Most of the time, these “problems” aren’t problems with the colors themselves. You can use almost any palette of colors effectively if you use the right amount of each color. For example, in this swatch, the screaming yellow-green dominates the swatch, because yellow-green is a very assertive color, especially compared to dull purple.

wide striped lime green and dark purple swatches

But in this swatch, there is much less yellow-green, and the swatch feels more balanced. The colors are the same – only the proportions are different.

dark purple swatch with lime green pinstripes

This blog post talks more about how to balance proportions when one color is more assertive than another.

One great way to figure out what proportions of each color to use is to use a yarn wrap. Simply wrap stripes of yarn around a card until you have an arrangement of colors (and proportions) that you like.

card wraps with various proportions of stripes

Obviously wraps work best for testing stripes, but they can also give you an idea of general color proportions. (Here’s a great blog post about designing using yarn wraps and handling clashing colors.)

Key #5: How will the colors blend in the actual cloth?

The last question in designing with color, of course, is how the colors will blend in the actual cloth. This can be a difficult (and expensive!) question to answer, and it’s best to answer it in stages as you progress through your design process. Initially, a quick sketch of the cloth or the project to give you the overall layout of the colors may be enough. Here’s a concept sketch for my piece Autumn Splendor:

concept sketch of my piece Autumn Splendor

It shows the rough layout of the colors.

As you choose a draft and select colors, it can be very helpful to simulate the finished piece – particularly for complex designs with many color changes. Weaving software can be an excellent tool for this, allowing you to try many combinations of drafts and colors quickly and easily. 

If you are on a budget and have a tablet, consider iWeaveIt – it’s considerably less expensive than desktop weaving software, runs on iOS and Android tablets (and smartphones), and allows editing colors. You can zoom in and out to see your entire draft (albeit smaller than on a full-size monitor), and edit the color palette to match your yarn colors. You can quickly change out all instances of a given color by editing that color in the color palette.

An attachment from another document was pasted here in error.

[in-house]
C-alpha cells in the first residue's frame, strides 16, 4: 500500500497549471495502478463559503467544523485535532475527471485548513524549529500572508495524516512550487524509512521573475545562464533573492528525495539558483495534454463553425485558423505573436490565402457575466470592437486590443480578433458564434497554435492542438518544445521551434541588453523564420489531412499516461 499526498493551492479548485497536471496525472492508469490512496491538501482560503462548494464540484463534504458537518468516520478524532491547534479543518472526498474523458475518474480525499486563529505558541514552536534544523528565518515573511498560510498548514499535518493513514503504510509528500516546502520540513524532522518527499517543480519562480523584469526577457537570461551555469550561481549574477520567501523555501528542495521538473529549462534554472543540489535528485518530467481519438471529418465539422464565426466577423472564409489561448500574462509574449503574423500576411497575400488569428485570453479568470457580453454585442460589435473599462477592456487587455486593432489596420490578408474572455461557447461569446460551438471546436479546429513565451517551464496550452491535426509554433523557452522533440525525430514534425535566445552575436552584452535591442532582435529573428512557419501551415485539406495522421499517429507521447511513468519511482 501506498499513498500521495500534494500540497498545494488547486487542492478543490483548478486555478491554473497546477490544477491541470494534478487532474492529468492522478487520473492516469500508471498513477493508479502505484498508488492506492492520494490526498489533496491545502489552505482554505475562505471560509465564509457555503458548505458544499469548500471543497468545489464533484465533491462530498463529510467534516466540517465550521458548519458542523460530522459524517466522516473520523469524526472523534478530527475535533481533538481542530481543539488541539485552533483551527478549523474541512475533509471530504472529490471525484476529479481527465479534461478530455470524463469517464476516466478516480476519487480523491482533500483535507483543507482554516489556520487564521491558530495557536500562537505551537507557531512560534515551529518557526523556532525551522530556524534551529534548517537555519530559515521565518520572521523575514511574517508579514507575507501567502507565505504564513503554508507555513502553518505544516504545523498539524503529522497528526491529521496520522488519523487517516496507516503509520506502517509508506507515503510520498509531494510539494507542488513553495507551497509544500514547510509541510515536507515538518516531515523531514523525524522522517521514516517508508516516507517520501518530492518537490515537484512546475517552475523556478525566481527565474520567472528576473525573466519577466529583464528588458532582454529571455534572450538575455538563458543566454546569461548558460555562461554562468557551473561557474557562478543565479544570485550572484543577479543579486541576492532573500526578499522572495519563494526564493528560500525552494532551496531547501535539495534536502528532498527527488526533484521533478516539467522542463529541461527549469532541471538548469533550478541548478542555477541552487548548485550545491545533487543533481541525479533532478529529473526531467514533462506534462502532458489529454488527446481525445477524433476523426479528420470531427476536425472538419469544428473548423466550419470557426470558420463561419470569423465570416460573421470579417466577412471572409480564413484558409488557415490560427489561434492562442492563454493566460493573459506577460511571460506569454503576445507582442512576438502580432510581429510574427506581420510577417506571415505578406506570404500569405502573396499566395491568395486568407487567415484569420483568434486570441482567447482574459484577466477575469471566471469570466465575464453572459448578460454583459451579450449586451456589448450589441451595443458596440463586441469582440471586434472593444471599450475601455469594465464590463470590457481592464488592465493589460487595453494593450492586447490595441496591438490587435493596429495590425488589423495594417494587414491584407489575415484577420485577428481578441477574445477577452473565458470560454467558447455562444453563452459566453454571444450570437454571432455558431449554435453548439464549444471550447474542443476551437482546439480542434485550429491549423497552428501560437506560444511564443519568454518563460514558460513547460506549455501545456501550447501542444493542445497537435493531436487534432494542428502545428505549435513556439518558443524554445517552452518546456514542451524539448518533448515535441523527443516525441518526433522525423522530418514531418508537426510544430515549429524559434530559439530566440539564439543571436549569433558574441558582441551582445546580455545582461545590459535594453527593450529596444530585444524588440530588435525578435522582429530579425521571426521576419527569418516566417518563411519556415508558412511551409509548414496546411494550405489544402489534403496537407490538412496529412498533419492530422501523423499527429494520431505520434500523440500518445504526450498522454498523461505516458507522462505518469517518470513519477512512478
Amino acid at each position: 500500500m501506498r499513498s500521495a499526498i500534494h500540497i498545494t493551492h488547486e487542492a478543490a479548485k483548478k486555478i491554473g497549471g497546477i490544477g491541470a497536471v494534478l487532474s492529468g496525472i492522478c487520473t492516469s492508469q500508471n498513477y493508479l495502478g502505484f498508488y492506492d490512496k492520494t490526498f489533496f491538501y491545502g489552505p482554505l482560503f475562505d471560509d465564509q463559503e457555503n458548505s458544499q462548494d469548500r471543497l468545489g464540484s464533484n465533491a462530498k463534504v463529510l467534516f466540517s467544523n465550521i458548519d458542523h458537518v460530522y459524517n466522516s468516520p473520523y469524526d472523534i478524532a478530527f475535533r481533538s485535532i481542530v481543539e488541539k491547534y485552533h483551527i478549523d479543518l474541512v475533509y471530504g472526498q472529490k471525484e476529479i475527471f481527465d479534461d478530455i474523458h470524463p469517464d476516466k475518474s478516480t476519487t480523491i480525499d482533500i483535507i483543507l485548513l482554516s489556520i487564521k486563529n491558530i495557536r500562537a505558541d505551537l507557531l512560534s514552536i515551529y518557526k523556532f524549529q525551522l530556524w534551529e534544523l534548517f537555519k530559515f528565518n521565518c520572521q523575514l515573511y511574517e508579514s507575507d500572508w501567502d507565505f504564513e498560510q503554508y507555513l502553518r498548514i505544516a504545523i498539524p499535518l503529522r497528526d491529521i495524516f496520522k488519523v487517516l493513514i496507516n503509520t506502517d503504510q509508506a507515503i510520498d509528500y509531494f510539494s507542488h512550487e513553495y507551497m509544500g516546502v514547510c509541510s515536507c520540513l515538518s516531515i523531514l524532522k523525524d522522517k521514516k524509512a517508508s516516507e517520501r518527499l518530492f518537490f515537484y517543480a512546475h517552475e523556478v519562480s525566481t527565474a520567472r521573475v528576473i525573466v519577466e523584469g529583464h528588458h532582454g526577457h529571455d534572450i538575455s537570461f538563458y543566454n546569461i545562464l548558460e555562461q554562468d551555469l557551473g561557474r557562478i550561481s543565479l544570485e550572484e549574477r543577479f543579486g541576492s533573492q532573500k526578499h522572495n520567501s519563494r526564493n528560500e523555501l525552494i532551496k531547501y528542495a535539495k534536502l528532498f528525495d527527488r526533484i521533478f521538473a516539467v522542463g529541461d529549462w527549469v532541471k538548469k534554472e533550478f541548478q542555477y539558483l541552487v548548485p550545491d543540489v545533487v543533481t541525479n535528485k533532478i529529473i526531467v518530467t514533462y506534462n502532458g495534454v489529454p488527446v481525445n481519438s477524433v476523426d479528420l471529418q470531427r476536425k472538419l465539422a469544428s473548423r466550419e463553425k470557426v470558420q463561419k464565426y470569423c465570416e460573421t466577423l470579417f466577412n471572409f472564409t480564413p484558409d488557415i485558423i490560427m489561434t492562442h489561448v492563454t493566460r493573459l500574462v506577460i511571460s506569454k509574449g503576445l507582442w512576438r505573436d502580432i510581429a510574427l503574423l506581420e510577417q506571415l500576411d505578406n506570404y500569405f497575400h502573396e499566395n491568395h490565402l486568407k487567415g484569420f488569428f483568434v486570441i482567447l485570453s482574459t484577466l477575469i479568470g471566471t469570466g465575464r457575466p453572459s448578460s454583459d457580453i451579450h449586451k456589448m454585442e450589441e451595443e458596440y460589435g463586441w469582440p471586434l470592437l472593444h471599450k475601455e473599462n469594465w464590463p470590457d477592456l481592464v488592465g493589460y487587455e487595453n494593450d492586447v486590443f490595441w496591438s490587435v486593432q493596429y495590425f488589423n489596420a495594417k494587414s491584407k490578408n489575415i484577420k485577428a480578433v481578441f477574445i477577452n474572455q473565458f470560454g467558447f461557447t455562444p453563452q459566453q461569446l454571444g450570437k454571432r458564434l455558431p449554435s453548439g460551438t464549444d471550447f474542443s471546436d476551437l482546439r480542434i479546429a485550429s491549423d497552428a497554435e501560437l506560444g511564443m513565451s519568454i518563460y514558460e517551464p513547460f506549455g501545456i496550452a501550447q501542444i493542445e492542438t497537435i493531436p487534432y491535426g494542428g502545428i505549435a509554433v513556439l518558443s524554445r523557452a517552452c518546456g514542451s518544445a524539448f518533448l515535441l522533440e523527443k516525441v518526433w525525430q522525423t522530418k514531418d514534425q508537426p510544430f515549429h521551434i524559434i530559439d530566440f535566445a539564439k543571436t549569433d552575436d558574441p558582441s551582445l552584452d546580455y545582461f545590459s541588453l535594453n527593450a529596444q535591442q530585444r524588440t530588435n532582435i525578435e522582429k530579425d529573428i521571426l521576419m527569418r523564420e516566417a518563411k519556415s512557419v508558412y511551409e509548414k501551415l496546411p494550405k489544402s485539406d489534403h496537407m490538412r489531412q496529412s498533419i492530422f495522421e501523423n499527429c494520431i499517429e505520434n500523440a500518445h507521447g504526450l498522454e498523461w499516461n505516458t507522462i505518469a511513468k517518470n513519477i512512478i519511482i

When using weaving software to simulate your fabric, remember to view the draft at the same scale at which you’d see the finished fabric. It’s very easy to zoom in on a draft and forget that the finished fabric will be seen at a much smaller scale, which will affect color blending. (More about the effects of scale in this blog post.)

The final test of how a piece will look in the finished fabric, of course, is to weave a physical sample. Many people recommend sampling as the first or only test of a design. I feel it should be the final test, the last of many – because a physical sample is so expensive to create. You have to warp the loom, committing a lot of time and materials to creating the sample. So before creating it, you want to exhaust all your other options for testing first.

At the same time, however, there is no substitute for weaving a physical sample, because only a physical sample will tell you how the yarns will look in the finished fabric. Colors do not look the same as light radiating from a monitor as they do in physical objects, and yarns look different in wet-finished fabric than they do on the loom! So a physical sample is valuable, especially if you are weaving yardage for a large project.

And that’s it! Five questions you should ask yourself when designing with color, and some ways to answer them. I hope you’ve found this post helpful.

Happy weaving,


If you want to know more about how to create crisp, clear designs in your handwoven cloth, subscribe to my newsletter and get my FREE e-book! It will help you design beautiful handwoven fabrics, with a pattern as bold or subtle as you want.